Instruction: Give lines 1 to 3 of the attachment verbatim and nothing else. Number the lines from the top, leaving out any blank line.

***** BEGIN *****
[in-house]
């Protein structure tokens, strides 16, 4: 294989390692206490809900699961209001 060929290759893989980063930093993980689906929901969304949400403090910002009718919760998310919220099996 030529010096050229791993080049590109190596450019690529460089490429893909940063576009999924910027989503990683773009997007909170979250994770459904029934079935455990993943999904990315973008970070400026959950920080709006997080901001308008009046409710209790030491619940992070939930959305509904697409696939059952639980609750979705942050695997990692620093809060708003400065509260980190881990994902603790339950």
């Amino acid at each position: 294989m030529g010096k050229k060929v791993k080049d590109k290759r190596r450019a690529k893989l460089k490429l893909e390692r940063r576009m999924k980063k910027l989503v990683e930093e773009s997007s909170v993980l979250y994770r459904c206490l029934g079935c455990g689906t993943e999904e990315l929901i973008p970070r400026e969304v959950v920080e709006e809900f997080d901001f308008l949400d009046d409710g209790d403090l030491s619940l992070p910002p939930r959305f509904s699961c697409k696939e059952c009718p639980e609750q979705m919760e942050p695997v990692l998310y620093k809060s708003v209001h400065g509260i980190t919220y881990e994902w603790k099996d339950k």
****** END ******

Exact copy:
[in-house]
């Protein structure tokens, strides 16, 4: 294989390692206490809900699961209001 060929290759893989980063930093993980689906929901969304949400403090910002009718919760998310919220099996 030529010096050229791993080049590109190596450019690529460089490429893909940063576009999924910027989503990683773009997007909170979250994770459904029934079935455990993943999904990315973008970070400026959950920080709006997080901001308008009046409710209790030491619940992070939930959305509904697409696939059952639980609750979705942050695997990692620093809060708003400065509260980190881990994902603790339950």
């Amino acid at each position: 294989m030529g010096k050229k060929v791993k080049d590109k290759r190596r450019a690529k893989l460089k490429l893909e390692r940063r576009m999924k980063k910027l989503v990683e930093e773009s997007s909170v993980l979250y994770r459904c206490l029934g079935c455990g689906t993943e999904e990315l929901i973008p970070r400026e969304v959950v920080e709006e809900f997080d901001f308008l949400d009046d409710g209790d403090l030491s619940l992070p910002p939930r959305f509904s699961c697409k696939e059952c009718p639980e609750q979705m919760e942050p695997v990692l998310y620093k809060s708003v209001h400065g509260i980190t919220y881990e994902w603790k099996d339950k």